A great man is one who collects knowledge the way a bee collects honey and uses it to help people overcome the difficulties they endure - hunger, ignorance and disease!
- Nikola Tesla

Remember, remember always, that all of us, and you and I especially, are descended from immigrants and revolutionists.
- Franklin Roosevelt

While their territory has been devastated and their homes despoiled, the spirit of the Serbian people has not been broken.
- Woodrow Wilson

Dimitrije Djordjevic

Dimitrije Djordjevic, Professor of History, Emeritus, at the University of California, Santa Barbara, member of the Serbian Academy of Sciences and Arts in Belgrade, died in Santa Barbara on March 5, 2009, one week after his 87th birthday.

Professor Djordjevic was one of the leading historians of Serbia and the Balkans in the 19th and early 20th century, a man of vast knowledge, held in great esteem in national and international scholarly circles. He was a founding member of the North American Society for Serbian Studies and its former President.

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Born in Belgrade, descendant of a prominent and wealthy Serbian family, Mita—as his friends called him—did not have an easy life during his adulthood, especially during and after the Second World War. As a member of Draža Mihailović's Četniks, he was arrested by the Germans and sent to Banjica prison and later on to the concentration camp Matthausen in Germany. When the Communists came to power, in the fall of 1945 he was again arrested, sentenced to a year in jail in Zabela and Sremska Mitrovica, and denied his civil rights.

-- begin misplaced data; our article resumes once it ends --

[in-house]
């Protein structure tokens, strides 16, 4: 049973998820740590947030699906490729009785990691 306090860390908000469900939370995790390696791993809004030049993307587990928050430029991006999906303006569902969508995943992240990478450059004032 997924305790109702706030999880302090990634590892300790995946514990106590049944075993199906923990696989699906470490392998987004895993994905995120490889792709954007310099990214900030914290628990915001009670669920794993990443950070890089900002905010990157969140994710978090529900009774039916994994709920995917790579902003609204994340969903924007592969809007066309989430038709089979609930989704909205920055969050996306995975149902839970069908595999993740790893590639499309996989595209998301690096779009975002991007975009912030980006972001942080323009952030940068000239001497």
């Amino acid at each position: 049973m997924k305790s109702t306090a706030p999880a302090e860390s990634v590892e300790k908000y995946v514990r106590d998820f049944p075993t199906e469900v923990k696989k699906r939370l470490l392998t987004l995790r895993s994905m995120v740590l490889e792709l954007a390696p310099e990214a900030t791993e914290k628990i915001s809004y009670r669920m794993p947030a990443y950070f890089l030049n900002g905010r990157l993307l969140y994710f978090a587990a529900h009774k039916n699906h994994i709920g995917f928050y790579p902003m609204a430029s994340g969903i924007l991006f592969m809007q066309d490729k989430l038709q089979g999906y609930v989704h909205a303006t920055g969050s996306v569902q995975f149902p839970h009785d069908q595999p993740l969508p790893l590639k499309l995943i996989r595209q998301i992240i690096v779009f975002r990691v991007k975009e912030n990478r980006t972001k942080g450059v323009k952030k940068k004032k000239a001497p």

Nevertheless, the vicissitudes of his life neither broke his spirit nor influenced his scholarly work. He always approached historical events, personalities and processes with an open mind and broad tolerance for a variety of views. However, he never compromised the integrity of his own views or subordinated them to the opinions of others. His approach to Serbian and Balkan history was based on his firm belief in the potential of Serbian people and in the need for a western orientation of Serbian politics.